[blocks in formation]

sausages then, that's the best grub for tea I know

[ocr errors]

6 Very well,” said Tom, as pleased as possible, 6 where do they sell them ?

“Oh, over here, just opposite;" and they crossed the street, and walked into the cleanest little frontroom of a small house, half parlour, half shop, and bought a pound of most particular sausages; East talking pleasantly to Mrs. Porter while she put them in paper, and Tom doing the paying part.

From Porter's they adjourned to Sally Harrowell's, where they found a lot of school-house boys waiting for the roast potatoes, and relating their own exploits in the day's match at the top of their voices. The street opened at once into Sally's kitchen, a low brick-floored room, with large recess for fire, and chimney-corner seats. Poor little Sally, the most good-natured and much enduring of womankind, was bustling about with a napkin in her hand, from her own oven to those of the neighbour's cottages, up the yard at the back of her house. Stumps, her husband, a short easy-going shoemaker, with a beery humourous eye and ponderous calves, who lived mostly on his wife's earnings, stood in a corner of the room, exchanging shots of the roughest description of repartee with every boy in turn. “ Stumps, you lout, you've had too much beer again to-day.” “'Twasn't of your paying for then.”—“ Stumps's calves are running down into his ancles, they want to get to grass.” “Better be doing that, than gone altogether like yours," &c., &c. Very poor stuff it STUMPS AND HIS TRIBULATIONS.


was, but it served to make time pass, and every now and then Sally arrived in the middle with a smoking tin of potatoes, which was cleared off in a few seconds, each boy as he seized his lot, running off to the house with “ Put me down two penn'orth, Sally;" “ Put down three penn'orth between me and Davis,” &c. How she ever kept the accounts so straight as she did, in her head, and on her slate, was a perfect wonder.

East and Tom got served at last, and started back for the school-house just as the locking-up bell began to ring; East on the way recounting the life and adventures of Stumps, who was a character. Amongst his other small avocations, he was the hind carrier of a sedan-chair, the last of its race, in which the Rugby ladies still went out to tea, and in which, when he was fairly harnessed and carrying a load, it was the delight of small and mischievous boys to follow him and whip his calves. This was too much for the temper even of Stumps, and he would pursue his tormentors in a vindictive and apoplectic manner when released, but was easily pacified by twopence to buy beer with.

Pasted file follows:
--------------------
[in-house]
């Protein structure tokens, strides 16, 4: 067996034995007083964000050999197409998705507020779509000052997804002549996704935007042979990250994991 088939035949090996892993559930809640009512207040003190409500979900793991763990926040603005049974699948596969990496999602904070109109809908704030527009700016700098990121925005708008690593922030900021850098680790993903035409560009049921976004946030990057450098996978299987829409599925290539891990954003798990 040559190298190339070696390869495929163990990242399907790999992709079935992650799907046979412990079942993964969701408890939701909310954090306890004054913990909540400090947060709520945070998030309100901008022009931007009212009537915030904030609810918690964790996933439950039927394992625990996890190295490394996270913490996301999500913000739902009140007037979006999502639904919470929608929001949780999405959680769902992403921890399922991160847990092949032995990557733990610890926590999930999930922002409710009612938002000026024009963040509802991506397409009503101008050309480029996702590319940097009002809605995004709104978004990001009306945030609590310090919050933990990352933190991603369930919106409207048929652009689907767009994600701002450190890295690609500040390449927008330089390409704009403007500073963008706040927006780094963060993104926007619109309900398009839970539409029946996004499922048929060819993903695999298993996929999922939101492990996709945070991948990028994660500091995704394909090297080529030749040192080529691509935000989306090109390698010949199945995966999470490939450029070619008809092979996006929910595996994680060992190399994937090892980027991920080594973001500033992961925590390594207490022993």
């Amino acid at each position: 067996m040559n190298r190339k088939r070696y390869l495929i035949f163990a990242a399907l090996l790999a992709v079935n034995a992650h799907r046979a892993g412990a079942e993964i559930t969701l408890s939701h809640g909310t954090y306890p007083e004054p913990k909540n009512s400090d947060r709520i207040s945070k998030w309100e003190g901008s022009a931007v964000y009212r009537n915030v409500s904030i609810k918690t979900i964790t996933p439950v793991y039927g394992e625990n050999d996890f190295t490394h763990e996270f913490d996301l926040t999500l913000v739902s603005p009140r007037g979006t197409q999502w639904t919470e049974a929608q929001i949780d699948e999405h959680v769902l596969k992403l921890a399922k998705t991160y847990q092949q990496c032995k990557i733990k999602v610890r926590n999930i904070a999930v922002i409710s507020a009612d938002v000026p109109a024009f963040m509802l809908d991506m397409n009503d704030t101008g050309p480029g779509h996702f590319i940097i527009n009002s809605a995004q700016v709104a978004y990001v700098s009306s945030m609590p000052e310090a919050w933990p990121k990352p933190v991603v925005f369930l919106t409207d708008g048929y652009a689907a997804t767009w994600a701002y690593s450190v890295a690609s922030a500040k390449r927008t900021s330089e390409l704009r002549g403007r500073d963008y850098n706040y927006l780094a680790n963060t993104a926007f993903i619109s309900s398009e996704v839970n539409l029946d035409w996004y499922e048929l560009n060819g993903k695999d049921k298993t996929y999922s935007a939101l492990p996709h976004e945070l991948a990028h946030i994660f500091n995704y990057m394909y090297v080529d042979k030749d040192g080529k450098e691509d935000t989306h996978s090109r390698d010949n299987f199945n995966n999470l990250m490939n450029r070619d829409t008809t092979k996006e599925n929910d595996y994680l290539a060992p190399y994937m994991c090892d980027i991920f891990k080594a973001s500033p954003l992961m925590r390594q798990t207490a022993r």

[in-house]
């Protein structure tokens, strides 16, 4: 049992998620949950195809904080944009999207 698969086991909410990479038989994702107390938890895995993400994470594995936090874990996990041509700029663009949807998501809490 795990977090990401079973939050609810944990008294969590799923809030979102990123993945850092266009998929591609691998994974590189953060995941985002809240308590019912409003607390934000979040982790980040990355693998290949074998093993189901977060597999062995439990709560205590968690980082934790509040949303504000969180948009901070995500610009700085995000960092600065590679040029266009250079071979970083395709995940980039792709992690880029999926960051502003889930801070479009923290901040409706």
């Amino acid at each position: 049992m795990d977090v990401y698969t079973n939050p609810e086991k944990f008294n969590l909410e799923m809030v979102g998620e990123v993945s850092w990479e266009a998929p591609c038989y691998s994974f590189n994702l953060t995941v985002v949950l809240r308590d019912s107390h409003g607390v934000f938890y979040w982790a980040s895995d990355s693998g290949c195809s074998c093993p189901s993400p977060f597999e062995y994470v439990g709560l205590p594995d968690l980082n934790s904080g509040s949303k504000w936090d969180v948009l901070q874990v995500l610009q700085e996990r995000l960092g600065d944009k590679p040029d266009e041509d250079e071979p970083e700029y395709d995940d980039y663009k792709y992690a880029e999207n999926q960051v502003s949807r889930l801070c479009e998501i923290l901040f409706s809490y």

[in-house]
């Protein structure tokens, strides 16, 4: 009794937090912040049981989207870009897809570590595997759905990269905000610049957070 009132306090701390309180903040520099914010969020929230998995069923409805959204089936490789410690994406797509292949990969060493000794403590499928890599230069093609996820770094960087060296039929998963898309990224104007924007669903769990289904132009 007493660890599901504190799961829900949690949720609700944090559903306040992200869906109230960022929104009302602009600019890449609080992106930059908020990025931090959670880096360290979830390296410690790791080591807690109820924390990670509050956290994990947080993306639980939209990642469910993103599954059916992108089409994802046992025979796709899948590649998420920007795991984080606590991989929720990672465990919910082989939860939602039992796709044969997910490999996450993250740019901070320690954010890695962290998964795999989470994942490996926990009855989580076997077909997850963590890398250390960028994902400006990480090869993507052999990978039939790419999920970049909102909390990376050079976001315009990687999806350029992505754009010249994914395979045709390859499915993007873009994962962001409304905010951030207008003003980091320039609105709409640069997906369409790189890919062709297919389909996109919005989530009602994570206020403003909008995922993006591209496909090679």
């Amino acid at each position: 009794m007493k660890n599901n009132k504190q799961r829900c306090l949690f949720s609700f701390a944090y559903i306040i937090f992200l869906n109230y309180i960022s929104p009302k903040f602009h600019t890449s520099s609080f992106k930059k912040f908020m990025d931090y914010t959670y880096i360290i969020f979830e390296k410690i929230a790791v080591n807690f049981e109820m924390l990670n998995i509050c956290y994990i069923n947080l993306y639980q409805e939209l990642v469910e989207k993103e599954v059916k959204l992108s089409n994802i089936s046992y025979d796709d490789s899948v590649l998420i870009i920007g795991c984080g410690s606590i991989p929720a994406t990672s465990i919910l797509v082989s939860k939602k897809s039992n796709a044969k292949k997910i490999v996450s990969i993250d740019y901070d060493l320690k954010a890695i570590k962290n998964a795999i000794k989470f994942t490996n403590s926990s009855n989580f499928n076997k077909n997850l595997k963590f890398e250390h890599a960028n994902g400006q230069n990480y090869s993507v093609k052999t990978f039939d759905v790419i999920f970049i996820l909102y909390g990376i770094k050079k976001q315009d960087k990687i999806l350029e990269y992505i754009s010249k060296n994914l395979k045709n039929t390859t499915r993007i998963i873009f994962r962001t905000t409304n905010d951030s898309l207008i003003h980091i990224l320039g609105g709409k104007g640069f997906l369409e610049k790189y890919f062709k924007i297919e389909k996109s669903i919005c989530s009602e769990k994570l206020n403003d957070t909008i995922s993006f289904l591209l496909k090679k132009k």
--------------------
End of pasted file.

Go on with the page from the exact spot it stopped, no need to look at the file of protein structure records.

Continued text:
The lower school boys of the school-house, some fifteen in number, had tea in the lower-fifth school, and were presided over by the old verger or headporter. Each boy had a quarter of a loaf of bread and pat of butter, and as much tea as he pleased, and there was scarcely one who didn't add to this some further luxury, such as baked potatoes, a herring, sprats, or something of the sort; but few, at

is 128


this period of the half-year, could live up to a pound of Porter's sausages, and East was in great magnificence upon the strength of theirs. He had produced a toasting-fork from his study, and set Tom to toast the sausages, while he mounted guard over their butter and potatoes ; "'cause," as he explained, “ you're a new boy, and they'll play you some trick and get our butter, but you can toast just as well as I.” So Tom, in the midst of three or four more urchins similarly employed, toasted his face and the sausages at the same time before the huge fire, till the latter cracked ; when East, from his watch-tower shouted that they were done, and then the feast proceeded, and the festive cups of tea were filled and emptied, and Tom imparted of the sausages in small bits to many neighbours, and thought he had never tasted such good potatoes or seen such jolly boys. They on their parts waived all ceremony, and pegged away at the sausages and potatoes, and remembering Tom's performance in goal voted East's new crony a brick. After tea, and while the things were being cleared away, they gathered round the fire, and the talk on the match still went on; and those who had them to show, pulled up their trousers and showed the hacks they had received in the good cause.